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Meet Micaela one of the designers on second series of BBC Two’s Interior Design Masters

Meet Micaela one of the designers on second series of BBC Two’s Interior Design Masters

Micaela, 33, lives in South-East London is an upholsterer. She describes her style as mature vintage.

This entertaining eight-part series hosted by Alan Carr, sees Micaela join ten talented new designers all looking for their big break in the fast-paced world of commercial interior design.

They will be competing to win a career-defining contract with one of the UK’s top boutique hotels. Design expert and former editor of Elle Decoration Michelle Ogundehin returns as the series judge.

Every week, the designers will be set a new commercial design challenge, to take on the interiors of show homes, offices, hotels, shops, beach huts, salons, restaurants and luxury holiday villas. Their skill and expertise will hopefully create design magic to impress the discerning judges.

Michelle is joined each week by a different guest expert, on hand to offer their advice and appraisal. The series includes appearances by Laurence Llewelyn-Bowen, Linda Boronkay, Kit Kemp, Ross Bailey, Sophie Robinson, Abigail Ahern and Matthew Williamson.

What was it about series one that made you want to apply?

As an upholsterer I loved watching series one because the designers were all so hands-on making things. It really inspired me to consider what else I could make myself other than upholstered furniture. I applied to the show to prove to myself that I am more than an upholsterer and I am capable of designing a commercial space from start to finish. I think interiors have such an impact on people’s mood and they play a valuable part in our lives. So shows like this can inspire people to be bolder in their own schemes at home, and never has that been more important than now.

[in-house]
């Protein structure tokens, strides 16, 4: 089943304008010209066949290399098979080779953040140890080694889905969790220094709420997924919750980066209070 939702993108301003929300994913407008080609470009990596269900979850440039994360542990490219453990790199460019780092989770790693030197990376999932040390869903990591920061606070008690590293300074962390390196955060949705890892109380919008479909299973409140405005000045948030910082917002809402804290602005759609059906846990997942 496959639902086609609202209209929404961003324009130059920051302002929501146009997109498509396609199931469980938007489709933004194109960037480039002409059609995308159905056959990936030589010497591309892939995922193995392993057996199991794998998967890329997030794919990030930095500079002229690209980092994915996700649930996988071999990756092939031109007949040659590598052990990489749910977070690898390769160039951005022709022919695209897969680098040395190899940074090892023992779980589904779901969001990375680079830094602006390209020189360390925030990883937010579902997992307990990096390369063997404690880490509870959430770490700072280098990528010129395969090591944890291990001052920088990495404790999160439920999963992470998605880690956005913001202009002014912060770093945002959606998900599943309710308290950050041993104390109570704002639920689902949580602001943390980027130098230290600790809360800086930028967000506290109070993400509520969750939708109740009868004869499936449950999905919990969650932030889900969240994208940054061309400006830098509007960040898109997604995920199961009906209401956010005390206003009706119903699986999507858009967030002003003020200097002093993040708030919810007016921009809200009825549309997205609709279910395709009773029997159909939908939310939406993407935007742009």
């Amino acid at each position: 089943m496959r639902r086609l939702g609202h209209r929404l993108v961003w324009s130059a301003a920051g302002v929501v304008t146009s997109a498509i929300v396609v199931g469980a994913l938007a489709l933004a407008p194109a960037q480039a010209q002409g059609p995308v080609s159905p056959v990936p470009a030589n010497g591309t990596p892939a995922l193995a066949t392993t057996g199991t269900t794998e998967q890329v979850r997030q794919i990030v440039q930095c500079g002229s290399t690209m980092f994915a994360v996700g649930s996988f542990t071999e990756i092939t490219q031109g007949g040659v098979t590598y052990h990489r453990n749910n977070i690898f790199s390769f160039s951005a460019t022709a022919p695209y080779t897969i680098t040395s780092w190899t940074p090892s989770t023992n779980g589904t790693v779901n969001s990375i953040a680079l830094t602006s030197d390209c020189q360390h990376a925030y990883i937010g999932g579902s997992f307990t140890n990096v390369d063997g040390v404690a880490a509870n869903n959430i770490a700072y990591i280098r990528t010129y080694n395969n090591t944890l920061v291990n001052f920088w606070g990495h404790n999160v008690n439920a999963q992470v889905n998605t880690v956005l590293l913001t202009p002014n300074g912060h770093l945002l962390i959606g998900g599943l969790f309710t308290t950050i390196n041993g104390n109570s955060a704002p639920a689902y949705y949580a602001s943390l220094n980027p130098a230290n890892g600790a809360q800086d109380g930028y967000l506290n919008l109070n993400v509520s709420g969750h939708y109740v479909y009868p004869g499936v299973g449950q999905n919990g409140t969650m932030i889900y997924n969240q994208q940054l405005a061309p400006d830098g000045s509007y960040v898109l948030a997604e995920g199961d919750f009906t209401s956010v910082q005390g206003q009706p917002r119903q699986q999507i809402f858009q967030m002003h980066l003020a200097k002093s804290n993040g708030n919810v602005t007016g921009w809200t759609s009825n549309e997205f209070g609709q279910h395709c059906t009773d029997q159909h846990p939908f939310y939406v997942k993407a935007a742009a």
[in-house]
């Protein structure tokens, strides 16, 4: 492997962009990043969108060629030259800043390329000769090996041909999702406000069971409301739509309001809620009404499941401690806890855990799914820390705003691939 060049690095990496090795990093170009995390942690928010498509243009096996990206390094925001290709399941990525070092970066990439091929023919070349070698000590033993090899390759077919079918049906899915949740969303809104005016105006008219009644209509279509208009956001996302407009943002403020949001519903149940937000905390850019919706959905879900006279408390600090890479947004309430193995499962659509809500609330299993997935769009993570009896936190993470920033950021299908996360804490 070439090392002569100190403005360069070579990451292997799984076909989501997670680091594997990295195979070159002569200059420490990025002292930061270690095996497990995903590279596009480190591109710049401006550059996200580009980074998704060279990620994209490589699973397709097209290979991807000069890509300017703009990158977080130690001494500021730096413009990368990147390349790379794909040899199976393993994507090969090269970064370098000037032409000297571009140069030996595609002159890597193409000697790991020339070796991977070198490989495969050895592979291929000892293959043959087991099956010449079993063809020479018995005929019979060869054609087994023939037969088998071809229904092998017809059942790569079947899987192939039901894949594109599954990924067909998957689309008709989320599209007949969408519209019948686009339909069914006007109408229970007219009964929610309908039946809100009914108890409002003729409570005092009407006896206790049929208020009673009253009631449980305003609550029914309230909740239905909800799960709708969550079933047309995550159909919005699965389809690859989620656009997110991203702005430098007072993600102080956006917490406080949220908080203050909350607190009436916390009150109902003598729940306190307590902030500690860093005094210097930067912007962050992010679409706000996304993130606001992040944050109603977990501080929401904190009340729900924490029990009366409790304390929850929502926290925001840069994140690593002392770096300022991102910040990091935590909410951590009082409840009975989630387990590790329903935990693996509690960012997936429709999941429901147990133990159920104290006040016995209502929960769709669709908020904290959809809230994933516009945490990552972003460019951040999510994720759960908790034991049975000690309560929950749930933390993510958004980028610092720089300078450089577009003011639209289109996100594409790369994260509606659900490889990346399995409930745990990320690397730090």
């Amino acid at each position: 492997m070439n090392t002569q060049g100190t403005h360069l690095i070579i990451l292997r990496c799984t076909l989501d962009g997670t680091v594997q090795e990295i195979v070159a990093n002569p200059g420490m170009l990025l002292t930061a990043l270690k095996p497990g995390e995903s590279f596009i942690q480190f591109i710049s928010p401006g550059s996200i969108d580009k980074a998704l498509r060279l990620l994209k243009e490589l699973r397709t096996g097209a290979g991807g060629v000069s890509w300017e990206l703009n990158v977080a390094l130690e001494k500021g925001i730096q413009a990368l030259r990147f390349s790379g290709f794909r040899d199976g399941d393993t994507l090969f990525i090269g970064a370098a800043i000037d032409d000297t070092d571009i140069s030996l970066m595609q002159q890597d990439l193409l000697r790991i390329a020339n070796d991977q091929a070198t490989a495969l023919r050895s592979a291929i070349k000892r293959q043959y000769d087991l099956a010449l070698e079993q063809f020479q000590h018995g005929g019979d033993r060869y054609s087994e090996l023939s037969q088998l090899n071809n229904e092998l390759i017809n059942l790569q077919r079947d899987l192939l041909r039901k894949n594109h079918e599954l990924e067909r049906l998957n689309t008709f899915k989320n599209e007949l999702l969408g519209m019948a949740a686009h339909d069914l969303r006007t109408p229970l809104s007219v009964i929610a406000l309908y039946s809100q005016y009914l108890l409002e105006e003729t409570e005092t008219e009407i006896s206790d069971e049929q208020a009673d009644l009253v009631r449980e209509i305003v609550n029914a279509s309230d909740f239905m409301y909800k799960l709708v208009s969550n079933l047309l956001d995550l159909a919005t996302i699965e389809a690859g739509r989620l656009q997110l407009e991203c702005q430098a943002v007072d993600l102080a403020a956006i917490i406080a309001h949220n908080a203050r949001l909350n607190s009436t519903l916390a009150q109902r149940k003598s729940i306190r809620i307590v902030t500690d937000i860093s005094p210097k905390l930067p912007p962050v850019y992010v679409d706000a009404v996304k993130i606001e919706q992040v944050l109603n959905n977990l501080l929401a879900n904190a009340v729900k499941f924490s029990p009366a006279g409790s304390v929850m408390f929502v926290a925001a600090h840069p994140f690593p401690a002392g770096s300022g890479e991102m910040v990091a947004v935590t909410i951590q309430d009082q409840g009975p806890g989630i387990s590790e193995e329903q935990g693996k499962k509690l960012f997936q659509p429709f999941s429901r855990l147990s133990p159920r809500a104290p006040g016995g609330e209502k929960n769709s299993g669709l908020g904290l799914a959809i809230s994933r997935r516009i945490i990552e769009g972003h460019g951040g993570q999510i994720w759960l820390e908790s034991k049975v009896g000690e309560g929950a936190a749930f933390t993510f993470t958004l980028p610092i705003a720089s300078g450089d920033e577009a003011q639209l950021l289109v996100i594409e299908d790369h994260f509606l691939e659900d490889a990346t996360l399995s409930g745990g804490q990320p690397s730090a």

What did you expect from the series?

I was so surprised to be chosen to participate in the show and could not wait to meet nine other designers who shared my passion for interiors. I expected it to be really challenging because I hadn’t designed whole rooms before, but I had been dreaming up schemes for a long time. As a business owner I was excited for a new challenge and to be able to show my passion and creativity on a larger scale.

Micaela, Paul, Peter, Lynsey, Barbara, Charlotte, Jon, Amy, Siobhan and Mona

What are your designer inspirations?

As a designer I value sustainable options like using vintage pieces, repurposing items and upcycling. I try to avoid flatpack furniture if there is a vintage piece I could use instead, and London has some brilliant charity shops. I love finding a second-hand gem and it’s usually much more affordable. As an upholsterer, fabrics feature heavily in all of my schemes and I was excited to showcase a range of new and different ways to play with fabrics in a scheme.

Which interior designers is your style most like?

I love residential interior designers who have a traditional core but with a modern twist. Designers like Studio Squire, Sarah Brown Interiors and Laura Stephens really inspire me as they favour muted colour palettes and patterned textiles. They use a mix of vintage and new with lots of soft curves and textures.

What was the biggest challenge you faced during the competition?

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My biggest challenge was adapting to the pace that the show required. Designing a space in a week whilst sourcing furniture, fabrics and accessories in a pandemic was quite tough! Usually my style favours vintage and second-hand items but charity shops and markets were closed for lockdown so I had to adapt really quickly.

What did you learn from your fellow designers?

Each and every designer taught me something different. Seeing their rooms every week made me think of new ways to approach things. Pete had a great way of playing with scale and really creative ways to create artwork. Charlotte showed me a different approach to colour combinations as she had such a unique way of lifting a space with colour. Amy taught me not to be afraid of using black in a scheme and was great at styling.

Without giving too much away, what were the first eliminations like?

For me the competition really heated up when we all saw each other’s rooms at the end of the first design. I was so blown away by what everyone had achieved in such a short time and it made me realise I had a lot to prove as I was up against some really talented designers. The first elimination was a real shock to the system because we all got along so well. We had such brilliant camaraderie and then all of a sudden someone would be leaving and suddenly the competition had begun. It was really interesting to hear Michelle’s feedback about the rooms and made us all realise we had more to learn.

Tune in 8pm on Tuesdays.